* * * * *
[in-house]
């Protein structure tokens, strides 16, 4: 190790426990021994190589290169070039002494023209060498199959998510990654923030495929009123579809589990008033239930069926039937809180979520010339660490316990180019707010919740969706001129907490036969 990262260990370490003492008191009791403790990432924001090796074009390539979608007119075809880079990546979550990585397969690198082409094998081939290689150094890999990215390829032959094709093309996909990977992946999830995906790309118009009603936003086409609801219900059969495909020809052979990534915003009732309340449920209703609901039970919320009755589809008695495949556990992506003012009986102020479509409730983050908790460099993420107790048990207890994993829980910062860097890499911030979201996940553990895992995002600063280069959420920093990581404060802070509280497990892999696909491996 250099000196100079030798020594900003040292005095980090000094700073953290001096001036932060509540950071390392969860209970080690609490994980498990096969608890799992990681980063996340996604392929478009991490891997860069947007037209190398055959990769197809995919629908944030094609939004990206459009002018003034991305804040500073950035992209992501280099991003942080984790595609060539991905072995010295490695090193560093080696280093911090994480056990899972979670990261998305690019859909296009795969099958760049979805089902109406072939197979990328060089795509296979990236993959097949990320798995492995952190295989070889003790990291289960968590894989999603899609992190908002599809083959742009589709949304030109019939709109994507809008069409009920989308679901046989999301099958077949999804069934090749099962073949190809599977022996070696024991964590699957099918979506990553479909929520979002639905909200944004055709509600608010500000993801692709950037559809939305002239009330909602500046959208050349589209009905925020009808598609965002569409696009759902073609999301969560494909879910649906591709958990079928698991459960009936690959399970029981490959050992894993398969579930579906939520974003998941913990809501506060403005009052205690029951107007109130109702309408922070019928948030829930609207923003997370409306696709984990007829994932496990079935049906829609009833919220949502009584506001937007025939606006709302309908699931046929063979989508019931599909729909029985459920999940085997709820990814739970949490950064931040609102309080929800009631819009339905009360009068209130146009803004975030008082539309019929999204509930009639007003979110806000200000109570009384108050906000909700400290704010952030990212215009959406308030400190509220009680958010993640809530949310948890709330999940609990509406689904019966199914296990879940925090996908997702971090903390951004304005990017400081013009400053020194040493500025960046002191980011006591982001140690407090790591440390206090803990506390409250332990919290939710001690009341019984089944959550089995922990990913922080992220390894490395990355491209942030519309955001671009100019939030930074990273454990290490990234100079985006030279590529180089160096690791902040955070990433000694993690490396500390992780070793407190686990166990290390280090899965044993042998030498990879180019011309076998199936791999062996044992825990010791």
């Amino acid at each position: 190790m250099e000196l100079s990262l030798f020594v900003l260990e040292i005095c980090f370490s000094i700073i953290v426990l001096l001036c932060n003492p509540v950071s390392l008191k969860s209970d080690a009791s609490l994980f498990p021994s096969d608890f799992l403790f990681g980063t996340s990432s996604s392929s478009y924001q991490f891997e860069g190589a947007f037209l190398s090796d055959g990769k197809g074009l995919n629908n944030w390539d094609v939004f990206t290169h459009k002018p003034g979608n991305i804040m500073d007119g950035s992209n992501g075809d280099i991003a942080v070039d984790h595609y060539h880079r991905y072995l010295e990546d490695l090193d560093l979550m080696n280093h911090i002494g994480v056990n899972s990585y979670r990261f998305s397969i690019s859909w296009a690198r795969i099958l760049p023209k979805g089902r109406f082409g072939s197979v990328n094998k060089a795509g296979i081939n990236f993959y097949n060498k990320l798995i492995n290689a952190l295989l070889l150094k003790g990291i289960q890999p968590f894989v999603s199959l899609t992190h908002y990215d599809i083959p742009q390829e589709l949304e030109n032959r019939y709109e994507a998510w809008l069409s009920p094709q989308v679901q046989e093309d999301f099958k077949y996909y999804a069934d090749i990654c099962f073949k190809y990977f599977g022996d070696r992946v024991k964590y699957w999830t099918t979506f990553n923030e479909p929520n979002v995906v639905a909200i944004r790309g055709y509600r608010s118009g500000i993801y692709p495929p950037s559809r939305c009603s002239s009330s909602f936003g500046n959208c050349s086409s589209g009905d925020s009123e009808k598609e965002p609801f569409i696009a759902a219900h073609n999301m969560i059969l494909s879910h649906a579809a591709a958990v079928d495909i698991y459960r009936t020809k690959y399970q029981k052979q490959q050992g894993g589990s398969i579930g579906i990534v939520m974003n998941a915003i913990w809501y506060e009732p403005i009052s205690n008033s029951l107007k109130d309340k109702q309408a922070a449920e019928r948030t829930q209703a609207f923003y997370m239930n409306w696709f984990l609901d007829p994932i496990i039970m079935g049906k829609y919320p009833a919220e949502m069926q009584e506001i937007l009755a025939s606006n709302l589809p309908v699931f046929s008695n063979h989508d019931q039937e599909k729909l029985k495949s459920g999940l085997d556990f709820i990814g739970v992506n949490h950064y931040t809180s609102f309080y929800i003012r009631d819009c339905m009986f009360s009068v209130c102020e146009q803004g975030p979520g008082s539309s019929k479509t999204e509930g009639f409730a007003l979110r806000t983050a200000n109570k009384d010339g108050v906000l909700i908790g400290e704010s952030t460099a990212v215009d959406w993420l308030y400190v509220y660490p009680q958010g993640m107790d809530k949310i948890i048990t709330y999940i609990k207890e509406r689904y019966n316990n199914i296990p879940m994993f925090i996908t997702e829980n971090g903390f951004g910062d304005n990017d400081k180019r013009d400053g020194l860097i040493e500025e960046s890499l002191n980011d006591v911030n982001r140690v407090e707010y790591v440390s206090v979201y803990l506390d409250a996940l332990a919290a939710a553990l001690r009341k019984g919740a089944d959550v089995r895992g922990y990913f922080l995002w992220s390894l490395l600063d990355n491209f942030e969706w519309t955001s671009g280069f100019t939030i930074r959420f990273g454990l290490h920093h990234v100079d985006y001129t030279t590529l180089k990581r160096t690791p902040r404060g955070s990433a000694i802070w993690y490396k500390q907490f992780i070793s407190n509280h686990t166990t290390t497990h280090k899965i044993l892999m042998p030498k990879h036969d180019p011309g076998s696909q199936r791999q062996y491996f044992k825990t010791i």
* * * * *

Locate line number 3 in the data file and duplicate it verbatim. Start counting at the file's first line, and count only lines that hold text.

């Amino acid at each position: 190790m250099e000196l100079s990262l030798f020594v900003l260990e040292i005095c980090f370490s000094i700073i953290v426990l001096l001036c932060n003492p509540v950071s390392l008191k969860s209970d080690a009791s609490l994980f498990p021994s096969d608890f799992l403790f990681g980063t996340s990432s996604s392929s478009y924001q991490f891997e860069g190589a947007f037209l190398s090796d055959g990769k197809g074009l995919n629908n944030w390539d094609v939004f990206t290169h459009k002018p003034g979608n991305i804040m500073d007119g950035s992209n992501g075809d280099i991003a942080v070039d984790h595609y060539h880079r991905y072995l010295e990546d490695l090193d560093l979550m080696n280093h911090i002494g994480v056990n899972s990585y979670r990261f998305s397969i690019s859909w296009a690198r795969i099958l760049p023209k979805g089902r109406f082409g072939s197979v990328n094998k060089a795509g296979i081939n990236f993959y097949n060498k990320l798995i492995n290689a952190l295989l070889l150094k003790g990291i289960q890999p968590f894989v999603s199959l899609t992190h908002y990215d599809i083959p742009q390829e589709l949304e030109n032959r019939y709109e994507a998510w809008l069409s009920p094709q989308v679901q046989e093309d999301f099958k077949y996909y999804a069934d090749i990654c099962f073949k190809y990977f599977g022996d070696r992946v024991k964590y699957w999830t099918t979506f990553n923030e479909p929520n979002v995906v639905a909200i944004r790309g055709y509600r608010s118009g500000i993801y692709p495929p950037s559809r939305c009603s002239s009330s909602f936003g500046n959208c050349s086409s589209g009905d925020s009123e009808k598609e965002p609801f569409i696009a759902a219900h073609n999301m969560i059969l494909s879910h649906a579809a591709a958990v079928d495909i698991y459960r009936t020809k690959y399970q029981k052979q490959q050992g894993g589990s398969i579930g579906i990534v939520m974003n998941a915003i913990w809501y506060e009732p403005i009052s205690n008033s029951l107007k109130d309340k109702q309408a922070a449920e019928r948030t829930q209703a609207f923003y997370m239930n409306w696709f984990l609901d007829p994932i496990i039970m079935g049906k829609y919320p009833a919220e949502m069926q009584e506001i937007l009755a025939s606006n709302l589809p309908v699931f046929s008695n063979h989508d019931q039937e599909k729909l029985k495949s459920g999940l085997d556990f709820i990814g739970v992506n949490h950064y931040t809180s609102f309080y929800i003012r009631d819009c339905m009986f009360s009068v209130c102020e146009q803004g975030p979520g008082s539309s019929k479509t999204e509930g009639f409730a007003l979110r806000t983050a200000n109570k009384d010339g108050v906000l909700i908790g400290e704010s952030t460099a990212v215009d959406w993420l308030y400190v509220y660490p009680q958010g993640m107790d809530k949310i948890i048990t709330y999940i609990k207890e509406r689904y019966n316990n199914i296990p879940m994993f925090i996908t997702e829980n971090g903390f951004g910062d304005n990017d400081k180019r013009d400053g020194l860097i040493e500025e960046s890499l002191n980011d006591v911030n982001r140690v407090e707010y790591v440390s206090v979201y803990l506390d409250a996940l332990a919290a939710a553990l001690r009341k019984g919740a089944d959550v089995r895992g922990y990913f922080l995002w992220s390894l490395l600063d990355n491209f942030e969706w519309t955001s671009g280069f100019t939030i930074r959420f990273g454990l290490h920093h990234v100079d985006y001129t030279t590529l180089k990581r160096t690791p902040r404060g955070s990433a000694i802070w993690y490396k500390q907490f992780i070793s407190n509280h686990t166990t290390t497990h280090k899965i044993l892999m042998p030498k990879h036969d180019p011309g076998s696909q199936r791999q062996y491996f044992k825990t010791i």